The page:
BEIJING (Reuters) - Chinese arms firms offered to sell weapons worth about $200 million to Libyan leader Muammar Gaddafi's beleaguered forces in July, two newspapers reported, compounding pressure on Beijing's brittle ties with the rebels who have ousted him.
Following an earlier report in the Globe and Mail, the New York Times reported on Monday that documents found abandoned in the Libyan capital, Tripoli, indicated that Chinese companies offered to sell rocket launchers, anti-tank missiles and other arms to Gaddafi's forces, despite bans on such sales.
"We have hard evidence of deals going on between China and Gaddafi, and we have all the documents to prove it," a rebel military spokesman, Abdulrahman Busin, told the Times.
Reuters could not verify the reports or the documents cited, and some officials told the Times report they were skeptical or uncertain.
A "senior NATO diplomat in Brussels discounted the report as highly unlikely," and members of a United Nations overseeing sanctions on Libya said "nothing about arms dealings with China had been brought to their attention," said the Times report.
The Chinese Foreign Ministry has not publicly commented on the reports. China has often said that it scrupulously abides by U.N. sanctions.
Even if the arms were not delivered, or the cited documents turn out to have no foundation, the controversy could intensify mistrust between Beijing and the rebels seeking to defeat Gaddafi's shrinking forces and claim control of all Libya.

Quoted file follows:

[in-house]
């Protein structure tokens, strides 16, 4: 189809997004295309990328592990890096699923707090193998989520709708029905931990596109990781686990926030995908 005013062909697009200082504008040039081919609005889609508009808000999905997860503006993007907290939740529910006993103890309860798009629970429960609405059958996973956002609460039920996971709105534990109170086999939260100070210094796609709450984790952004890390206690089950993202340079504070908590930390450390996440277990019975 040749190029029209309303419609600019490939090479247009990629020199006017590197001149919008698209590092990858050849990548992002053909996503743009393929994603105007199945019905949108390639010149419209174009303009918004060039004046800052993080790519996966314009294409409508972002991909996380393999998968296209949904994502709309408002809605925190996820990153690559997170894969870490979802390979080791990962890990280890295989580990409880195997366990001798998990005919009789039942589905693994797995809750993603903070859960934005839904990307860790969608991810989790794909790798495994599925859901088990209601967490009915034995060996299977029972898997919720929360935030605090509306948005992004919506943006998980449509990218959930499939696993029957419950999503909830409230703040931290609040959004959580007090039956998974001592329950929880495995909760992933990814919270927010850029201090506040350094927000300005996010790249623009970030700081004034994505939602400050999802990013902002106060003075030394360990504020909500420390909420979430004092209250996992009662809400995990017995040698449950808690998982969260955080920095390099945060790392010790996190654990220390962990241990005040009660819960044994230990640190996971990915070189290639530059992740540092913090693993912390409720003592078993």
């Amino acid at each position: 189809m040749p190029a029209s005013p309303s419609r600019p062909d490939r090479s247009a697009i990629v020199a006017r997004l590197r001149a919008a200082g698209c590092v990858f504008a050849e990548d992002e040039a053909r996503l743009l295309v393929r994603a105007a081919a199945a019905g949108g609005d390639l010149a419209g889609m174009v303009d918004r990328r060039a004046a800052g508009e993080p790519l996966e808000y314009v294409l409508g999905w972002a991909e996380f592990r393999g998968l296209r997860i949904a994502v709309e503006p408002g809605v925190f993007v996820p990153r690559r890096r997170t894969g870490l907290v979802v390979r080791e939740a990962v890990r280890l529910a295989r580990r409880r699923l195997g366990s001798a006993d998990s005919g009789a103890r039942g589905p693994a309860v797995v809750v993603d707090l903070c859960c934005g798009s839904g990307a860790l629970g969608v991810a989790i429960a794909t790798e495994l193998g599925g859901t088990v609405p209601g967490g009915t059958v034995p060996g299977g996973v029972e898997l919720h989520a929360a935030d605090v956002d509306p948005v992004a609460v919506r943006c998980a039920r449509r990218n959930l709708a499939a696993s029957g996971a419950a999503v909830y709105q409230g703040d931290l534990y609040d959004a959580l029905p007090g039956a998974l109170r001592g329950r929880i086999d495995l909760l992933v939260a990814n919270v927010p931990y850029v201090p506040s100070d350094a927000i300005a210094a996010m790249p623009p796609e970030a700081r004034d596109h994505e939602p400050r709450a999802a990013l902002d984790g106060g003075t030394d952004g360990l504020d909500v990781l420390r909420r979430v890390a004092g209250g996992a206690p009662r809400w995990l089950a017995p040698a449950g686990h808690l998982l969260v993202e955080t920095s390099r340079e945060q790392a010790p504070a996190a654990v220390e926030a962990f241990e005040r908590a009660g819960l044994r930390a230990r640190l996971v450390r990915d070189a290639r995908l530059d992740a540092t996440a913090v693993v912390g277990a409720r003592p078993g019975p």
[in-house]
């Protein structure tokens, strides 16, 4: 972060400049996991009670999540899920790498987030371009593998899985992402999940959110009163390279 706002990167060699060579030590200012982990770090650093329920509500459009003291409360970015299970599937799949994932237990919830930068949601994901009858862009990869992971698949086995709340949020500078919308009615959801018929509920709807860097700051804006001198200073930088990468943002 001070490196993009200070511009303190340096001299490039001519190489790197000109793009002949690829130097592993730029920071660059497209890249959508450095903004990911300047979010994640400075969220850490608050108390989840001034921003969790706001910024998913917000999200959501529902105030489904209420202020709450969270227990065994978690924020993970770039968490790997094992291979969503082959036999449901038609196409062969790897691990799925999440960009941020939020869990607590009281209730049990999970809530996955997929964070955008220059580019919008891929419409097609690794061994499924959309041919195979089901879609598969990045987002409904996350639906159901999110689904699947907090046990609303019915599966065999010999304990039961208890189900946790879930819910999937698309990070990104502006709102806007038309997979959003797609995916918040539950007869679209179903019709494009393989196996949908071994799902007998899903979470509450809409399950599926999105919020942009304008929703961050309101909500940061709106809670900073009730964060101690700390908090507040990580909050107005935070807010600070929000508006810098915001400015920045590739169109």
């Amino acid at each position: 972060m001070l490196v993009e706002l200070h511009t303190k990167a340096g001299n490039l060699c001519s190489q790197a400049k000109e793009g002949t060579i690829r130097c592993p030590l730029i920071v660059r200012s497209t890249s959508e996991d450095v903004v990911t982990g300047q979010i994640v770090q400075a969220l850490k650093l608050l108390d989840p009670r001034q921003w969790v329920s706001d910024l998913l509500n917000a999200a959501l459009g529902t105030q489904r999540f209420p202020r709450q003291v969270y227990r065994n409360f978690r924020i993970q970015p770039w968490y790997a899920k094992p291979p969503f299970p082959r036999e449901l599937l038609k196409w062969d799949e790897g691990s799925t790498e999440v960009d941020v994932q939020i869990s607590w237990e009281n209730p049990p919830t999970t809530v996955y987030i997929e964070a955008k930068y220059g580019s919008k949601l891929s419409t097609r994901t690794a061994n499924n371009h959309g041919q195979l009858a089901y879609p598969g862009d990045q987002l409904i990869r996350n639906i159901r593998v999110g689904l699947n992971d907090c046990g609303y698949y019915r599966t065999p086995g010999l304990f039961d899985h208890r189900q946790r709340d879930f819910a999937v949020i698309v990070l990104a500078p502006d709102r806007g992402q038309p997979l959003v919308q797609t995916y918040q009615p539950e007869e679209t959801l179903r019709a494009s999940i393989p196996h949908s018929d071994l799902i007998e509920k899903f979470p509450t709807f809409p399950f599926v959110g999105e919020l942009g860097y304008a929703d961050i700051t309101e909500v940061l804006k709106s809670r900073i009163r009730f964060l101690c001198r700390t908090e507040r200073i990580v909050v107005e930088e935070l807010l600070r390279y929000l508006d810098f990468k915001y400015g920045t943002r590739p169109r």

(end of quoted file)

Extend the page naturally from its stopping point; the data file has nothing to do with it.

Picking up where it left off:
On the weekend, the head of Libya's rebel National Transitional Council (NTC) Mustafa Abdel Jalil said China had obstructed the release of more of Libya's frozen assets.
Although China agreed with other powers last week the unfreeze of $15 billion of Libyan assets abroad, it opposed handing control of more to the interim ruling council, according to Libyan rebel spokesman Shamsiddin Abdulmolah.
The Chinese Foreign Ministry has not responded to faxed questions from Reuters about that issue.
Libya's interim council has promised rewards for those who took a leading role in backing the revolt against Gaddafi, and that has raised concerns that China could be disadvantaged.
China is the world's second-biggest oil consumer, and last year it obtained 3 percent of its imported crude from Libya.
China did not use its U.N. Security Council veto power in March to block a resolution that authorized the NATO bombing campaign against Gaddafi's forces, but it condemned the expanding strikes and repeatedly urged compromise between his government and rebels.
Beijing had since courted Libyan rebel leaders, and has urged a "stable transition of power."
The reports said Libyan security officials visiting China in July were received by three arms companies, including Norinco and the China Xinxing Import and Export Corporation.
"The (Chinese) companies suggest that they make the contracts with either Algeria or South Africa, because those countries previously worked with China," said a Libyan government memo, according to the Globe and Mail.
By the time of the reported visit, Chinese officials were already courting Libyan rebels. China has not joined Western powers in formally recognizing the rebels' National Transitional Council as the legitimate authority in Libya, but has acknowledged its "important role" after Gaddafi's ousting.
Norinco, one of the Chinese firms reported to have offered arms to Libyan forces, has faced sanctions from the United States, which accused it of selling missile parts to Iran.
(Reporting by Chris Buckley; Editing by Robert Birsel)